Adopting the lexicon of Justice Souter in Kyles, the situation as it exists under Jennings is like a ship captain anxious about tacking too close to the wind, but who must rely entirely on landbound compatriots to tell him the windspeed and directionals. Without ship's compass, radar or other instruments, the vessel is not seaworthy. If the information from shore proves insufficient, the mythical captain may suffer no more than the indignity of a rude dip in the water; a criminal defendant, on the other hand, has a great deal more at stake.

 The government's argument that a rule requiring the AUSA personally to review personnel files would be unduly burdensome also must fail. There can be no question that such a rule would, in fact, be quite burdensome in cases as large and complex as the instant case. However, as an initial matter, there always will be some burden on the prosecutor, even under the Jennings approach. As the Court in Kyles put it, "the prosecution cannot be subject to any disclosure requirement without at some point having the responsibility to determine when it must act." Kyles, 115 S. Ct. at 1568. A thorough reading of Kyles should leave no doubt about where the burden of providing Brady, Bagley,6 and Giglio, *fn7" material lies, and that it is non-delegable. "The individual prosecutor has a duty to learn of any favorable evidence known to the others acting on the government's behalf in the case, including the police." Kyles, 115 S. Ct. at 1567 (emphasis supplied). In the face of Justice Souter's unequivocal statements, it is difficult to see how Jennings holds up.

 Of course, when the individual prosecutor ultimately is held responsible for turning over exculpatory material, it will always be the case that at some point that prosecutor will be burdened with reviewing materials and making a judgment call on what is and is not necessary to turn over. Id. Thus, the question is not whether the prosecution should be burdened -- under our constitution it bears that burden in order to vindicate fundamental due process rights. The question instead is whether protecting those rights warrants placing that duty solely on the person who is ultimately responsible and who is most intimately familiar with the facts of the case, or whether it can be delegated to others not even under his or her control. Contrary to Jennings, this court reads Kyles as holding that our constitution places the burden squarely on the prosecutor, not on agency clerks, functionaries and non-prosecuting attorneys who may have no trial experience, who have no knowledge of the facts and intricacies of the particular case, and who are three thousand miles away.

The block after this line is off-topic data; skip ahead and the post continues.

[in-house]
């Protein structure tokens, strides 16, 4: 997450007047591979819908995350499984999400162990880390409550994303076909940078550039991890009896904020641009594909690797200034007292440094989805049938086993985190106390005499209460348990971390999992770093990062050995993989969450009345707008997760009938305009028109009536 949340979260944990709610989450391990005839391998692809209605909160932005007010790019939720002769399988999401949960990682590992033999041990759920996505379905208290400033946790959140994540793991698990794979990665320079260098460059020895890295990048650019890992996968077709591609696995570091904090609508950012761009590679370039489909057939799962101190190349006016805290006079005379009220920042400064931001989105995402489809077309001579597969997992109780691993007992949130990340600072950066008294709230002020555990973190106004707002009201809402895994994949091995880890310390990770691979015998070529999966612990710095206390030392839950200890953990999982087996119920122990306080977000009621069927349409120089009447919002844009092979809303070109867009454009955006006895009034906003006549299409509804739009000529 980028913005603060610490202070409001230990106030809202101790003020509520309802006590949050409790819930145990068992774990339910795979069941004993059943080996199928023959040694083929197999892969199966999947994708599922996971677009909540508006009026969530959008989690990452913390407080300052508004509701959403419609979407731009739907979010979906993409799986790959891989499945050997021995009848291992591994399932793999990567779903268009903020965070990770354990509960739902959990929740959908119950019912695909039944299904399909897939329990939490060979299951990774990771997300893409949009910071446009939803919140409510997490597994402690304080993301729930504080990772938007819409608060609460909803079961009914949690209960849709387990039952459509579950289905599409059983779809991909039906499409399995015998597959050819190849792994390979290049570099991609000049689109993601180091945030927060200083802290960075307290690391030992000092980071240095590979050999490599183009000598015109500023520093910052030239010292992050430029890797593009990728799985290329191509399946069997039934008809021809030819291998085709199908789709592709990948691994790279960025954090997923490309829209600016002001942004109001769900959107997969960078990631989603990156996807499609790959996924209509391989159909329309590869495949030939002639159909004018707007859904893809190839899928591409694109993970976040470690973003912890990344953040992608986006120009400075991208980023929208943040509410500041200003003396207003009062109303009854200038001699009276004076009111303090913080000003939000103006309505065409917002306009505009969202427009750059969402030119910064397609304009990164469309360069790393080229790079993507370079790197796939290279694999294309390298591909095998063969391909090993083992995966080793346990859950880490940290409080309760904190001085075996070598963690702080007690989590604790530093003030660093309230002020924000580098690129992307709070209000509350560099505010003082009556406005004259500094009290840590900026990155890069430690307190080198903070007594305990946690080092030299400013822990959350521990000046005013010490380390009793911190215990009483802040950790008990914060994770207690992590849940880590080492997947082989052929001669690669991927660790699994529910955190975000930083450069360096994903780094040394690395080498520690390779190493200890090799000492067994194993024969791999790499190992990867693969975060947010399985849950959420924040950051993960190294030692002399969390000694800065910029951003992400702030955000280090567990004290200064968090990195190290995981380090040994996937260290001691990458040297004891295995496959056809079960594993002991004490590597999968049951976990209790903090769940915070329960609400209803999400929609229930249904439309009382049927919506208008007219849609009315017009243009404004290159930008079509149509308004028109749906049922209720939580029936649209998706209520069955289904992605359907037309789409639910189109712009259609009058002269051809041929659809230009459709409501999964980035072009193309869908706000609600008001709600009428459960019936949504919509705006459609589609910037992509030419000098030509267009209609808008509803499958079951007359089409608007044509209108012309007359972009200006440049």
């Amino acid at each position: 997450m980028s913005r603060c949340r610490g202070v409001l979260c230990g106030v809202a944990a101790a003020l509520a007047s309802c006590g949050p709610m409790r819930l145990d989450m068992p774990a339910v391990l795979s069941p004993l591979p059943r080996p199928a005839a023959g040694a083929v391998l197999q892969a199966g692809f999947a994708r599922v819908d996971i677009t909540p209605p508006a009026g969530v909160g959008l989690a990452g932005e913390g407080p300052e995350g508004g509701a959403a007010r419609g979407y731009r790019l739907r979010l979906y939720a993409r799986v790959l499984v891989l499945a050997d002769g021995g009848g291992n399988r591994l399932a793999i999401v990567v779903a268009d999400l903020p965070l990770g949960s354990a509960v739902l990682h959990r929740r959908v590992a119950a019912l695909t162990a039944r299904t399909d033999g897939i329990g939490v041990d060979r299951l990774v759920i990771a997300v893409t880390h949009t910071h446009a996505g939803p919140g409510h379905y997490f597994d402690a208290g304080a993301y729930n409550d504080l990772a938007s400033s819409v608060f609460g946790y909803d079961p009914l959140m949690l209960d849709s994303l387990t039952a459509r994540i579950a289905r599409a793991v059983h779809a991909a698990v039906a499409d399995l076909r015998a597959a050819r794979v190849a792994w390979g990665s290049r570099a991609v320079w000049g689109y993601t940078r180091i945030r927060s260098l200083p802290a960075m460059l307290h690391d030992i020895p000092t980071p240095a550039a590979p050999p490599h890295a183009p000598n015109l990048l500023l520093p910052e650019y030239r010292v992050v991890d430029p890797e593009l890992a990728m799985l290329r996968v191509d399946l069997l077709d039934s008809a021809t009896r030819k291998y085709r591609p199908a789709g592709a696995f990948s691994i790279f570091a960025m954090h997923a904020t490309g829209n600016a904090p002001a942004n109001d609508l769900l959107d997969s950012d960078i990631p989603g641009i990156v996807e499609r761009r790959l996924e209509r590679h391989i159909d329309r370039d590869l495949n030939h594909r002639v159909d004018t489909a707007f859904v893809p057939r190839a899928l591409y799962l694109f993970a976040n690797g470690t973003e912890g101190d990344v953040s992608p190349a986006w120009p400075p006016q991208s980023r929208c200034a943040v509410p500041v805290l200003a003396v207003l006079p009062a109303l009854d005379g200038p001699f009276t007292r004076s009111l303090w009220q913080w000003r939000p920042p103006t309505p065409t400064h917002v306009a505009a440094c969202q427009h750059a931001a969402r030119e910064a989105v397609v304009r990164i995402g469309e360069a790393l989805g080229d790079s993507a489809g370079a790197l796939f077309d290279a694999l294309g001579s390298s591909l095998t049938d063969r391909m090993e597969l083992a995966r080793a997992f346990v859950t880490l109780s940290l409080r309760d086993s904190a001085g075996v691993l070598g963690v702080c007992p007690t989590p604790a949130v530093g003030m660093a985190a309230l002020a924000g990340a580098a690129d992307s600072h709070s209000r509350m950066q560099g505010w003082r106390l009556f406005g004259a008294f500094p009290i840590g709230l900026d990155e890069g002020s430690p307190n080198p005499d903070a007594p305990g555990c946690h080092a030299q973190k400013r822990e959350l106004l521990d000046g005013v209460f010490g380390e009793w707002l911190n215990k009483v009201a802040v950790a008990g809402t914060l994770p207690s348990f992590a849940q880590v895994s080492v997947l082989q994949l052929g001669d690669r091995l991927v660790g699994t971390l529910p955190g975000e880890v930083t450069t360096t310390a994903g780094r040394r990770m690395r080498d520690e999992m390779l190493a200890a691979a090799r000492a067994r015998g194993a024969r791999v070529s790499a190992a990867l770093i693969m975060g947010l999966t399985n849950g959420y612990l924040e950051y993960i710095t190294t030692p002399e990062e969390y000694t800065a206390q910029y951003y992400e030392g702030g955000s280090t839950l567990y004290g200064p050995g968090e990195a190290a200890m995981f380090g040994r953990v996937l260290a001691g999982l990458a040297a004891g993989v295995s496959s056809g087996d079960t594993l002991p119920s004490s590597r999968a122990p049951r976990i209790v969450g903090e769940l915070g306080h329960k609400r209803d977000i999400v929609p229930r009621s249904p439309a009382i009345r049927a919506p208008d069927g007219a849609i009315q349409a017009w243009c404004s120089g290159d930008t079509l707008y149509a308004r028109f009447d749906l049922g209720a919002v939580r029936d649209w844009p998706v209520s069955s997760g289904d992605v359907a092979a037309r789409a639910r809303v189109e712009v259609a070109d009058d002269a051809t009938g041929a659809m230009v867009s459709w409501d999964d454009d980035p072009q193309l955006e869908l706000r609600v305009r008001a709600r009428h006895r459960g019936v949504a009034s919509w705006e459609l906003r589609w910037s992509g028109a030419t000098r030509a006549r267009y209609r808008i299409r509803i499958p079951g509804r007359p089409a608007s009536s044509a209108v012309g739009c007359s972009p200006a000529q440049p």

Furthermore, though the government protests that the burden of such a rule would be too great, it is the government, not the defendants, who choose what cases to bring and decide the breadth of the indictment and scope of the investigation. Having indicted a complex and burdensome case, they cannot be heard to complain that their own responsibilities are too burdensome. Further, the defendants cannot be forced to sacrifice their due process rights simply because it would be overly burdensome for the government to ensure them. When deciding the nature and the extent of charges to be brought, prosecutors must add to their calculations the attendant burden on themselves, and must include the fact that individual prosecutors (and their staffs) will be required to perform the Henthorn review.

  CONCLUSION

 For the foregoing reasons, the court concludes that Kyles effectively overrules Jennings. Accordingly, the court hereby GRANTS defendants' request that the AUSA (and his office) be required personally to review the personnel files of agents testifying at preliminary hearings or at trial and for whom the defendants request such material.

 IT IS SO ORDERED.

 Dated: AUG 18 1995

 MARILYN HALL PATEL

 United States District Judge